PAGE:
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Research topics of the group

Published on 25 March 2015



Our research program will focus on:

Study of the role of MT stability effectors in neuronal function and plasticity events. We have shown that STOP proteins are crucially involved in synaptic function. STOP-deficient mice display synaptic and behavioural defects related to schizophrenia. We intend to use STOP deficient mice as a model system to investigate the origin and treatment of schizophrenia. We wish to elucidate the molecular role of STOP/ STOP-related proteins in synaptic modulation by studying the relationship between microtubule dynamic, vesicular trafficking and plasticity events.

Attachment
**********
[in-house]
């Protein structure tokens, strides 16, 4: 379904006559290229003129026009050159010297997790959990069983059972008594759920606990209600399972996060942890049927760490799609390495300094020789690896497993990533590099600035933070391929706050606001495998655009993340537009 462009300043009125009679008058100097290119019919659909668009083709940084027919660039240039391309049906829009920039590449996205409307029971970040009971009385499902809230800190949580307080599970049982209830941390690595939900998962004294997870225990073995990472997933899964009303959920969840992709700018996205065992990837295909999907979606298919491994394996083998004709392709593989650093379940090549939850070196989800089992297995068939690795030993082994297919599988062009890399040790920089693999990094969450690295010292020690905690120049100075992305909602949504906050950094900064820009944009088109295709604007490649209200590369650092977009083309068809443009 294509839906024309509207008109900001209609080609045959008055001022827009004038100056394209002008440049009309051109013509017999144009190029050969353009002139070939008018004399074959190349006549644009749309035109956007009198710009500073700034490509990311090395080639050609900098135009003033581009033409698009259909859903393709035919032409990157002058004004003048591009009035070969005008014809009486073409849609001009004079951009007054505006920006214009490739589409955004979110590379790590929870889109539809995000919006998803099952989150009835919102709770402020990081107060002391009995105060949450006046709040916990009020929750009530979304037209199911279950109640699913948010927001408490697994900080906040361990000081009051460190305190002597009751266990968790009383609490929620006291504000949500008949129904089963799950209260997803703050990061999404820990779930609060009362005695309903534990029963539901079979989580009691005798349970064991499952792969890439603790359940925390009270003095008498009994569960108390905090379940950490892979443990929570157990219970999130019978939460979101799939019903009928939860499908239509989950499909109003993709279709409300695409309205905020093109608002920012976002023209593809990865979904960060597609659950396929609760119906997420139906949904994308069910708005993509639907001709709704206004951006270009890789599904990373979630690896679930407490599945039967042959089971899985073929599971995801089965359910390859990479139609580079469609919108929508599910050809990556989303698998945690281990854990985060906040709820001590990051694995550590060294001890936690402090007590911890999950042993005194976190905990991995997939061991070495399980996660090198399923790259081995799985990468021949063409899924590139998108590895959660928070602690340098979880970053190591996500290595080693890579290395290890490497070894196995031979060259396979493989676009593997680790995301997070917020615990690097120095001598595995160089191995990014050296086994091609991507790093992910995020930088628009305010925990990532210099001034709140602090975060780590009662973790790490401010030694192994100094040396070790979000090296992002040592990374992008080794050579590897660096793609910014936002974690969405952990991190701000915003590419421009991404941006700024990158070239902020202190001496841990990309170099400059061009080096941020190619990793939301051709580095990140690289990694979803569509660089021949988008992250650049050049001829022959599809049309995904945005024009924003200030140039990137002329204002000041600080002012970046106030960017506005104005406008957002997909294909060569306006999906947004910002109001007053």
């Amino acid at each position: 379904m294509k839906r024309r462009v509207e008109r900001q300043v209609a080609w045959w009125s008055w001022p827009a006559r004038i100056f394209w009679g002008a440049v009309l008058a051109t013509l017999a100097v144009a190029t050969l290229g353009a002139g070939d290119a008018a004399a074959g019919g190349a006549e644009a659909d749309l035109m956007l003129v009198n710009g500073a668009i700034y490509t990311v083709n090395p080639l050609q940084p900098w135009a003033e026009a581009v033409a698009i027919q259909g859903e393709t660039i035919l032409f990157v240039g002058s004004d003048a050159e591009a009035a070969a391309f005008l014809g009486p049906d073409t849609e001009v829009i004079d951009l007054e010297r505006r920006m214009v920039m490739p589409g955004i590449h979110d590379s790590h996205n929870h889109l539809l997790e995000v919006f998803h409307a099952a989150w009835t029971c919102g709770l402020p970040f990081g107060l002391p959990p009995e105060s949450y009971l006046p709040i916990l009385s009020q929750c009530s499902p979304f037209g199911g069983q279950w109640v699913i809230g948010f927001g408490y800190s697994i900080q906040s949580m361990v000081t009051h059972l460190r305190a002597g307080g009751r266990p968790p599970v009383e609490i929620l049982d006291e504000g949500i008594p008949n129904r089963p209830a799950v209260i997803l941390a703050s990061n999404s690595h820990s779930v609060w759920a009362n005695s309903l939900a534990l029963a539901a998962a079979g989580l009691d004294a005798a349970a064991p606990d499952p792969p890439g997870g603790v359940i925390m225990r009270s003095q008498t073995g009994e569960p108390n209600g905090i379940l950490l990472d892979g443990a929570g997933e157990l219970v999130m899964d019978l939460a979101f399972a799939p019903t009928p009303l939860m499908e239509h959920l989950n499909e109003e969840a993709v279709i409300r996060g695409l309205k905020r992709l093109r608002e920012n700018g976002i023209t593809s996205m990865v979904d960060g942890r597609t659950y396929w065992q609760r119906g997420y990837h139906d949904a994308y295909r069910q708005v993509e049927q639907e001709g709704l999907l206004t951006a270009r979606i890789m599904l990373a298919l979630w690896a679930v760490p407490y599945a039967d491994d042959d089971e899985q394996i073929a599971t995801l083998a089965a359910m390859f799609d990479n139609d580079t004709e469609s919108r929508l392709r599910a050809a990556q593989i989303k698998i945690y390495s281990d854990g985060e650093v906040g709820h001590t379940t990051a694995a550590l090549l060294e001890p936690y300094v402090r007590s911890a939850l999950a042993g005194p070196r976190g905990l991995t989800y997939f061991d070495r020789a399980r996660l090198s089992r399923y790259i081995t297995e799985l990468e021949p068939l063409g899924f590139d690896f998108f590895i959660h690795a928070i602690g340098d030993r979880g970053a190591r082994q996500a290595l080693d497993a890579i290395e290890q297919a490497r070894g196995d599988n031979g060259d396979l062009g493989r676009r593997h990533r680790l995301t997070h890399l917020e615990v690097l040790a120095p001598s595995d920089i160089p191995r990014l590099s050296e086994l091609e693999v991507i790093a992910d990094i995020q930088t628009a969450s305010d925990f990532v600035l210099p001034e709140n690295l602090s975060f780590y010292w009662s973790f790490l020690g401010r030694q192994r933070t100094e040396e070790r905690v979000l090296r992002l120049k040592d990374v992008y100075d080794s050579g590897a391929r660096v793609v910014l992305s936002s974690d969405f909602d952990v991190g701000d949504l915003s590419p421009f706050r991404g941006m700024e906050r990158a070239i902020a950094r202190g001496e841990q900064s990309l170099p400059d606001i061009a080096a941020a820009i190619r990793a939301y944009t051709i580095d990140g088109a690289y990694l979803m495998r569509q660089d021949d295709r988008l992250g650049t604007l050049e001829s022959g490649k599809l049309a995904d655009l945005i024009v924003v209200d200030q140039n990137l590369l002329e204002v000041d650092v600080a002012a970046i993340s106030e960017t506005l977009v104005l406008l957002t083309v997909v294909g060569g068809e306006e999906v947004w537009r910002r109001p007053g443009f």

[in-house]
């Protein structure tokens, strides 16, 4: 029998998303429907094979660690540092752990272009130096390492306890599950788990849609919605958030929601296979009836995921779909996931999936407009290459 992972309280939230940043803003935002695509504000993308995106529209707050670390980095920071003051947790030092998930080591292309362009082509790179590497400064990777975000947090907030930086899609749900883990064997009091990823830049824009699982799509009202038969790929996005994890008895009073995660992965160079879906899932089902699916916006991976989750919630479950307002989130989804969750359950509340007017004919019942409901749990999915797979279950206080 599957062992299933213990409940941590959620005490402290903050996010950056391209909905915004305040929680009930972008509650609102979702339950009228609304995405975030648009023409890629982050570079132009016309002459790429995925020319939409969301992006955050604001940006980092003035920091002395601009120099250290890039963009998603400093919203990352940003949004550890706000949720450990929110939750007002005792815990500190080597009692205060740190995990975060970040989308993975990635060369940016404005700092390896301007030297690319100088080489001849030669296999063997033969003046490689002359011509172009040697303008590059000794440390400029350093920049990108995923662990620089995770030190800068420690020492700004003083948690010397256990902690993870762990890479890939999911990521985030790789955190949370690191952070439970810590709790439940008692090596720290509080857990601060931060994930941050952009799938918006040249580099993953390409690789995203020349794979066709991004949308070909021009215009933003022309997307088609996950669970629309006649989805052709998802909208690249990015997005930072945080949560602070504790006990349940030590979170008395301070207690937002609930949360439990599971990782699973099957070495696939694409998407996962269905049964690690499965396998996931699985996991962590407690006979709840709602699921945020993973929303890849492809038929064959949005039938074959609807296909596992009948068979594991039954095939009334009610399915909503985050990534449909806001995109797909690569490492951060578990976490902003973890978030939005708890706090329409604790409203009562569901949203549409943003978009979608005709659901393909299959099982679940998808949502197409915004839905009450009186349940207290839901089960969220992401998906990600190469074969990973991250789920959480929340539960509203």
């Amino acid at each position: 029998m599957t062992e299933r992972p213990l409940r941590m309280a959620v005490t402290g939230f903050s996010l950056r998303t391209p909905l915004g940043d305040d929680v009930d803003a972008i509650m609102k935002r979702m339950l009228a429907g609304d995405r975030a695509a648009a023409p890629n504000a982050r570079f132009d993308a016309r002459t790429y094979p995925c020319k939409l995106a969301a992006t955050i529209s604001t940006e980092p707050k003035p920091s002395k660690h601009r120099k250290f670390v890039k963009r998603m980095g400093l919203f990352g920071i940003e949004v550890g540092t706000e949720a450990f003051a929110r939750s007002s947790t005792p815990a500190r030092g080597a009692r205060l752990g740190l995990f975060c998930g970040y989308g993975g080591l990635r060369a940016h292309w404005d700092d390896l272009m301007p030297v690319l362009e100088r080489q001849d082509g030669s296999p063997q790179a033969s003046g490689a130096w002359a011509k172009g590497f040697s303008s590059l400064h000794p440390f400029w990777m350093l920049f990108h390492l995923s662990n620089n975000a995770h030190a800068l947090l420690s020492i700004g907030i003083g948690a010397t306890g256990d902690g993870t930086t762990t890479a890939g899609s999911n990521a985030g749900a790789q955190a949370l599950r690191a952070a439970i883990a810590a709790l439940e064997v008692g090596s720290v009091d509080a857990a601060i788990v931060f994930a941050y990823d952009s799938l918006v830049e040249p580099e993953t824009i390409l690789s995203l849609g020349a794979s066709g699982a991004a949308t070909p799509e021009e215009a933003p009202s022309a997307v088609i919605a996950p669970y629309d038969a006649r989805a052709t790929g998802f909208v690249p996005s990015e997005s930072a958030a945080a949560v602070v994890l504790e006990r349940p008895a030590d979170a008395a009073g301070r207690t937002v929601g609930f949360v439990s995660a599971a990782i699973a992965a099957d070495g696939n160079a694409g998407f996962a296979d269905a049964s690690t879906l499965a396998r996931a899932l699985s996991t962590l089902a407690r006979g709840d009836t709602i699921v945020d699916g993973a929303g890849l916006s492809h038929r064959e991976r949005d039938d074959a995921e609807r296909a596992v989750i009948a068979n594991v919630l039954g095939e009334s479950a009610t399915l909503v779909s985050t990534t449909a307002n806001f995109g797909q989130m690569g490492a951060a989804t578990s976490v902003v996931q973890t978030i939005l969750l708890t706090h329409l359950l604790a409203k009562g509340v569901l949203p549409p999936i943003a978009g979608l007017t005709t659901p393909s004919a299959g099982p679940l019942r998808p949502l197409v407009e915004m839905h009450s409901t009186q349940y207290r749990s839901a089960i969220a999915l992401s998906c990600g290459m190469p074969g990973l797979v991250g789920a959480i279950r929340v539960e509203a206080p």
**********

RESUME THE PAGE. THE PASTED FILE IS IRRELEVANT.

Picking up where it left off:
STOP proteins

Study of the role of the C-terminal amino acid of the tubulin dimers in MTs functions during mitosis and cell differentiation. The C-terminal tyrosine residue of alpha tubulin is cyclically removed from the peptide chain by an ill-defined carboxypeptidase (TCP) and re-added to the chain by a tubulin-tyrosine-ligase (TTL). Observations obtained from examination of TTL null cells and animals indicate that the integrity of the C-terminus of tubulin is required for proper interactions between MTs plus end proteins and the cell cortex. We will extend the characterization of TTL null phenotypes in cells, tissues and animals. We will try to identify and to characterize the tubulin carboxypetidase (TCP).
Tubulin tyrosination cycle
MTs + ends complexes characterization

Study of basic mechanisms involved in MTs formation from tubulin dimers (nucleation, elongation and disassembly). Then, we will try to determine how cells use these intrinsic properties during different physiological states (quiescence, mitosis or terminal differentiation).

Microtubule dynamics